Did some research on Brightwell. It’s, indeed, a Turkish venture capital investment fund which is, probably for tax reasons, registered in the Netherlands (many similar businesses are) but operates from Istanbul in Turkey. It is controlled by a mr. Alphan Manas who is actually a very bright (president of Turkish Mensa and holder of multiple technical degrees), highly respected and respectable figure in the field of various applications of a.o. sustainable energy. Manas is also an inventor of some importance and something of a green technology tzar in Turkey and elsewhere. Here is a bio: http://www.kambocya.org.tr/engfbh.htm .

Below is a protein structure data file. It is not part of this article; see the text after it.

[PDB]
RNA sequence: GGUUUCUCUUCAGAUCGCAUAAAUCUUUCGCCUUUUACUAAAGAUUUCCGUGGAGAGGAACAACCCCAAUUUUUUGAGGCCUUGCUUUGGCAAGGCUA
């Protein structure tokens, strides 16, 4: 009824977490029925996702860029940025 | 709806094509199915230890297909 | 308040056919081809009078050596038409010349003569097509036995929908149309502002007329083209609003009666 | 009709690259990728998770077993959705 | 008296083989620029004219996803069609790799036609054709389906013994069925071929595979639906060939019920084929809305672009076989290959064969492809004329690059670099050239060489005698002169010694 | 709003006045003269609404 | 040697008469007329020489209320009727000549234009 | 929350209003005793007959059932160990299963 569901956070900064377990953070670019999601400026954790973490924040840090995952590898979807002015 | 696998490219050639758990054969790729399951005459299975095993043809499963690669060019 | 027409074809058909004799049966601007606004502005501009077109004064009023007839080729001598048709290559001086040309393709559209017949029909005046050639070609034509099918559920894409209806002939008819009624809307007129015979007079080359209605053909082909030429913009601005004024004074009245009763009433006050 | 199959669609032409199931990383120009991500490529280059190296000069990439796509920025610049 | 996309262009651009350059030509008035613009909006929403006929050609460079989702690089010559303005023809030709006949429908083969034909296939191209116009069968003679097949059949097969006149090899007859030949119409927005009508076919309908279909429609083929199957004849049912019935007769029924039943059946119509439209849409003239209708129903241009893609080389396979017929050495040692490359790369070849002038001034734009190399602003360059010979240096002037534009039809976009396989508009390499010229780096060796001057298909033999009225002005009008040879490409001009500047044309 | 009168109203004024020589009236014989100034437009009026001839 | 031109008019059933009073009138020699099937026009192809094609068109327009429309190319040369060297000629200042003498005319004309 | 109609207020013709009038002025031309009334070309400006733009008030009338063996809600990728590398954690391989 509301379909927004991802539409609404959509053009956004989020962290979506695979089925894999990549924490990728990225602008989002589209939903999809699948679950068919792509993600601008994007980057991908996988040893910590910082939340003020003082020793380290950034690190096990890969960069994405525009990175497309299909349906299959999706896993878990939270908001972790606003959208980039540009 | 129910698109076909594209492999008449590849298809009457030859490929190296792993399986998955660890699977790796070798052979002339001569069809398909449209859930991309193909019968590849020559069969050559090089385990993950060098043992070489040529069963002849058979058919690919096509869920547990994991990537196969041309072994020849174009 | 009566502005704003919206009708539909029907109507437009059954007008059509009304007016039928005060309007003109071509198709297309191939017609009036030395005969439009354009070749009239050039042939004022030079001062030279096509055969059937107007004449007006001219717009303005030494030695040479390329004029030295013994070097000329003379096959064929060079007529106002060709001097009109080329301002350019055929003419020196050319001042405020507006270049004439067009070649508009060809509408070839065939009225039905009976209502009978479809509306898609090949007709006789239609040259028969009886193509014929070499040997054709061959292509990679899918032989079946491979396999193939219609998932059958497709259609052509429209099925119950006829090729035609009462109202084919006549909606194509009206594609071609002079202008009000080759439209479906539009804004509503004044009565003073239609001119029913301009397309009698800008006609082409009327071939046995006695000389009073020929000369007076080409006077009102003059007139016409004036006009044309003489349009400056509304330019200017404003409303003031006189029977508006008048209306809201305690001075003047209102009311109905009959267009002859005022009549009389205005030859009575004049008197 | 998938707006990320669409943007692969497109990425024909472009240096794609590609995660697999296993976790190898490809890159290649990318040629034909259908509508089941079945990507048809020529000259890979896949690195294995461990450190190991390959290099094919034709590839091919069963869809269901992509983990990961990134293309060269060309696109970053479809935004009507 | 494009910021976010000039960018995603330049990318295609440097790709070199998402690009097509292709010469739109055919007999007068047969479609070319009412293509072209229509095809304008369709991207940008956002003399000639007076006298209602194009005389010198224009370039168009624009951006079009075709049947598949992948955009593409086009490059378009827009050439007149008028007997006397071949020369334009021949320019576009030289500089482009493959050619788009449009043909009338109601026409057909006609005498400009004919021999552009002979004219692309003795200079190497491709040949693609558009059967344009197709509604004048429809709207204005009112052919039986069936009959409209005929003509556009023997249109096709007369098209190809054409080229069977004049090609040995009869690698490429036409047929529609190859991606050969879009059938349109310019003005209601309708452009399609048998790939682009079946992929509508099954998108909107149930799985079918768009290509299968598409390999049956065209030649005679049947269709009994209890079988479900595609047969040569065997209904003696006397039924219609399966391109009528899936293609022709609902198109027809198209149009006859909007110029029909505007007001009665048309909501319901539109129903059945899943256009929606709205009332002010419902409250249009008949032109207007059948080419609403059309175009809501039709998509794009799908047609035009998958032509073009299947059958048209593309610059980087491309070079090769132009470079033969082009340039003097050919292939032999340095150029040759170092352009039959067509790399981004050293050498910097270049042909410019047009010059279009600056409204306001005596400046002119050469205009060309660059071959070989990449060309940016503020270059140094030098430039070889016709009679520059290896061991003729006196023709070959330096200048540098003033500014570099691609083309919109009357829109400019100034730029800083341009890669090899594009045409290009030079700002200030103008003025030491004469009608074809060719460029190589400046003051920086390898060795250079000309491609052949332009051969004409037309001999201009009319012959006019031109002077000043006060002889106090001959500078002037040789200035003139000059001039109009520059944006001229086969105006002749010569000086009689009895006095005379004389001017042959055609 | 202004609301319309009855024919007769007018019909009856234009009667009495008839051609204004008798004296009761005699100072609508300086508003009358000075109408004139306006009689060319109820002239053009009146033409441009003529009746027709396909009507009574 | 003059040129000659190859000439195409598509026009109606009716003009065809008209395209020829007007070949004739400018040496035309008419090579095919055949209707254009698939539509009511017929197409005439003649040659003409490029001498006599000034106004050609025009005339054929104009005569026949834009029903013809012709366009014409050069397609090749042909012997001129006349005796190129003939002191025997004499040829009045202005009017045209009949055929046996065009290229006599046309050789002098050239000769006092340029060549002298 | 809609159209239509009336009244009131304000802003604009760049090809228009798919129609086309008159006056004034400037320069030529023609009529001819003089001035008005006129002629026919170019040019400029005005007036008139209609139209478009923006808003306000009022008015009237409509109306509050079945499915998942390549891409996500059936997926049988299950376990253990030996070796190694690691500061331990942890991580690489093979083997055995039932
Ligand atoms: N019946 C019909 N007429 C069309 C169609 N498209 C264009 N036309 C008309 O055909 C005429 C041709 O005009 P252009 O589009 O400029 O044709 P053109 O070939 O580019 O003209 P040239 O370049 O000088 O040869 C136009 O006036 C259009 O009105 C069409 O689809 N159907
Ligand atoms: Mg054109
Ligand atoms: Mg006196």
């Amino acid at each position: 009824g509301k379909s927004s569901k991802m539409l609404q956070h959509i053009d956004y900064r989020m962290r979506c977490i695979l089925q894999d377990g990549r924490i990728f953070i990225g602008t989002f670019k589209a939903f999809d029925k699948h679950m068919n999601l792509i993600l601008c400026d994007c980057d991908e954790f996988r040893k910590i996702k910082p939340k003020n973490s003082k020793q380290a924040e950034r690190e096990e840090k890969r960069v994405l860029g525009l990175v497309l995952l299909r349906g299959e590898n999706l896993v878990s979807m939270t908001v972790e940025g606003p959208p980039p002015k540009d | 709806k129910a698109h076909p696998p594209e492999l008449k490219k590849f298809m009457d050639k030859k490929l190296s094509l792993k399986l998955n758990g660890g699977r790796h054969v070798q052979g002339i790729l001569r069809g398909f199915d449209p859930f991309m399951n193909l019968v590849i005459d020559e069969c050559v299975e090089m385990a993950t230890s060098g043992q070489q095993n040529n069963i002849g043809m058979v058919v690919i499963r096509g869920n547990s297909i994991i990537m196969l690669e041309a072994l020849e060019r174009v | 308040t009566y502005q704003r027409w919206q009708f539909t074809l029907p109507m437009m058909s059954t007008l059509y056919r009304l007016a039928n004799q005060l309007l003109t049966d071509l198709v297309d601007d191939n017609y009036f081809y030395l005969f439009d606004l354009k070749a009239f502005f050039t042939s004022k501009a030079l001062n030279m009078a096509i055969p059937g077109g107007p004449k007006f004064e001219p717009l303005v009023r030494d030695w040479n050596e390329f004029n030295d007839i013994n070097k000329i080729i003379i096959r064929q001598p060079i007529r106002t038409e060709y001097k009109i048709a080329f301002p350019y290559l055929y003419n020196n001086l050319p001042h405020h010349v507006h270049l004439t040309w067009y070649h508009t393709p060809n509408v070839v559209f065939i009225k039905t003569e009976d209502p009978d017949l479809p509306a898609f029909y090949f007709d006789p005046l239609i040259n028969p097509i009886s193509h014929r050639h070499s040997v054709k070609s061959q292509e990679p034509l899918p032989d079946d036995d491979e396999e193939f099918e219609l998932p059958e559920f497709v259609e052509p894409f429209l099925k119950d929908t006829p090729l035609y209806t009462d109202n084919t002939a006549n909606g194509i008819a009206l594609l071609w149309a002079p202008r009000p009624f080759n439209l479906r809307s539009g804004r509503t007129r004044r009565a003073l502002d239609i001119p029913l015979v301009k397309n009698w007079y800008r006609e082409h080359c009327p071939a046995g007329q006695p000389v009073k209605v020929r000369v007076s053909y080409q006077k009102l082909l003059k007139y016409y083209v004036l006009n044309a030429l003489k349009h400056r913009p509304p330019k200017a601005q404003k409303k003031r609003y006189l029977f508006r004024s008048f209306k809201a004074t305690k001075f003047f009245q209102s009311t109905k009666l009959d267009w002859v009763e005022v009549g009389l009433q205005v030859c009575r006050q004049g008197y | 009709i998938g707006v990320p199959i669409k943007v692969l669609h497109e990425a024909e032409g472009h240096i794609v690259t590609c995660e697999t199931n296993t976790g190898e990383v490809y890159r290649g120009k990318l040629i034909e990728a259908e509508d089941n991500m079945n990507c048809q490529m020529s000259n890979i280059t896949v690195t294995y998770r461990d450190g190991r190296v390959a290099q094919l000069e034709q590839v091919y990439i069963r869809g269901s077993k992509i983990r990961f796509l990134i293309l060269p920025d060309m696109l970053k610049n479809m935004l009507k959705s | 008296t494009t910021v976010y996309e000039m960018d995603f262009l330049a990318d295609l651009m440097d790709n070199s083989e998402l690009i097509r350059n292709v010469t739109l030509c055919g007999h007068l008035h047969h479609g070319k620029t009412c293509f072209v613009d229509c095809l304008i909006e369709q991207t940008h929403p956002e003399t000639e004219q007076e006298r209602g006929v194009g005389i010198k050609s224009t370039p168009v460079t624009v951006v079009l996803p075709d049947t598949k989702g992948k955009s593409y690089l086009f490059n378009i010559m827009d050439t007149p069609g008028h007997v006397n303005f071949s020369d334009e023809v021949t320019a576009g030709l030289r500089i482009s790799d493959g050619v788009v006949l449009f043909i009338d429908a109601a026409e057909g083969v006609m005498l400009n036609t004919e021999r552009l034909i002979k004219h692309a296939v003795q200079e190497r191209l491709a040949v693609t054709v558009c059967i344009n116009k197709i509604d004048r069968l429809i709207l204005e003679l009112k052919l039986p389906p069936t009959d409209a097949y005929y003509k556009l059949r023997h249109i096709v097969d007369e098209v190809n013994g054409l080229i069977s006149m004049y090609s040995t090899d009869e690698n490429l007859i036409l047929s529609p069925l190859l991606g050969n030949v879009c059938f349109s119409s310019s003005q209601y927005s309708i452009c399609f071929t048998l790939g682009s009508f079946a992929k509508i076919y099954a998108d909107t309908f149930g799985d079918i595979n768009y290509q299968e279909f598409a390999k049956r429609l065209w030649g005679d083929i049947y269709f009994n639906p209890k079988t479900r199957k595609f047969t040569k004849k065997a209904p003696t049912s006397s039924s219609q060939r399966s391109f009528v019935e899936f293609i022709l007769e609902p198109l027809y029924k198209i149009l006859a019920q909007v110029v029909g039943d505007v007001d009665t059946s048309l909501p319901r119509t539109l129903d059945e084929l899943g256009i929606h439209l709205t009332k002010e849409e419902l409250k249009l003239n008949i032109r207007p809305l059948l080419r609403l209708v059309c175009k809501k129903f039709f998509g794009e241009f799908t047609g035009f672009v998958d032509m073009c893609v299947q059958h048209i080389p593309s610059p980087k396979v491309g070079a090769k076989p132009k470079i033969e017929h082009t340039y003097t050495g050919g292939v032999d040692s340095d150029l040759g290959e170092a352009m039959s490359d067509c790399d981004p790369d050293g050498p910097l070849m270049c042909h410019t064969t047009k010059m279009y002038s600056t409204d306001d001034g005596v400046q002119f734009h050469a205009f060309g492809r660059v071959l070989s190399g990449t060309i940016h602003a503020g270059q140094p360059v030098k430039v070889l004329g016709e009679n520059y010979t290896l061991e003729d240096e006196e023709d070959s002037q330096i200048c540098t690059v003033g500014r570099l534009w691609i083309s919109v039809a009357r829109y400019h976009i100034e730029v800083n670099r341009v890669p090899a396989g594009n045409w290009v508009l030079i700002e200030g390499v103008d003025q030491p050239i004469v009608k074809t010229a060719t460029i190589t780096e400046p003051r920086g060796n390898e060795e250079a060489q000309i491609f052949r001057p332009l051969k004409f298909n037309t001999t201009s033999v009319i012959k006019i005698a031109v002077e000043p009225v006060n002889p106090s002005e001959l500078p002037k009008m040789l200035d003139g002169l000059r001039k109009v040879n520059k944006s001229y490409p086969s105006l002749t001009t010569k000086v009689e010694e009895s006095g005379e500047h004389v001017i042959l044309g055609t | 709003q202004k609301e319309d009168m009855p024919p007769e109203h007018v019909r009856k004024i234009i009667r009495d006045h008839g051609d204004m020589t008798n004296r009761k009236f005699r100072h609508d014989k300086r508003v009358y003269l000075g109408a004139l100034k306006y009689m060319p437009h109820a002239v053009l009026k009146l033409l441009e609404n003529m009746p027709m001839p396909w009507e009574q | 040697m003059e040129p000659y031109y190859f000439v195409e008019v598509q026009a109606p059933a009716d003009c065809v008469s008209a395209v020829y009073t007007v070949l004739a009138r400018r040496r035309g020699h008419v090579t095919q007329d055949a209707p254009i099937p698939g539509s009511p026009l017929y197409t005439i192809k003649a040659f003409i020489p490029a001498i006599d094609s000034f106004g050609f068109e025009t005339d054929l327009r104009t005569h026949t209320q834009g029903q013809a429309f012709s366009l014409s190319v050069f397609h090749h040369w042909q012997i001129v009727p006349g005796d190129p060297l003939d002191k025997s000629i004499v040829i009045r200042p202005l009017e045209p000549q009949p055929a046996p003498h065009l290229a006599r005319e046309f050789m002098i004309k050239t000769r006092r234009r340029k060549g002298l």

Brightwell is actually not your run-of-the-mill asset-stripping venture capitalist. Yes, it is a venture capital provider but, as far as I could find out, one that appears to build up instead of breaking down or stuffing the acquisition full of debts, getting the money out and then resell it to the highest bidder. Brightwell is apparently into long(er)-term buying of and investing in knowledge-intensive companies which (can) develop and produce advanced sustainable energy generation and application technology, in all kinds of industry. They, among about a dozen other businesses, own a builder of hydrogen boat engines. Very recently, they bought Heuliez (600 employees), a French former coachbuilder (built a.o. buses, trucks and also several Citroen models such as the BX station car and, more recently, the C1 and some Peugeot models). Heuliez ran into trouble, re-invented themselves as a builder of electrically propelled microcars and minivans, ran into financial trouble again, got bankruptcy protection, was declared bankrupt (sounds familar?) and was subsequently taken over by Brightwell. They just started up production of the Heuliez Mia, just google it up. It is, as far as I could find, Brightwell’s first foray into the automotive world. But the take-over of Saab may well fit quite snugly with their policies because of a.o. Saab’s engineering expertise in hybrid drivetrains, electric drives, downsized turbo engines, methanol/E85 fuelled engines and clean diesel technology. So, if they will be the chosen ones, Saab may become a leader in the field of environmentally advanced automobiles.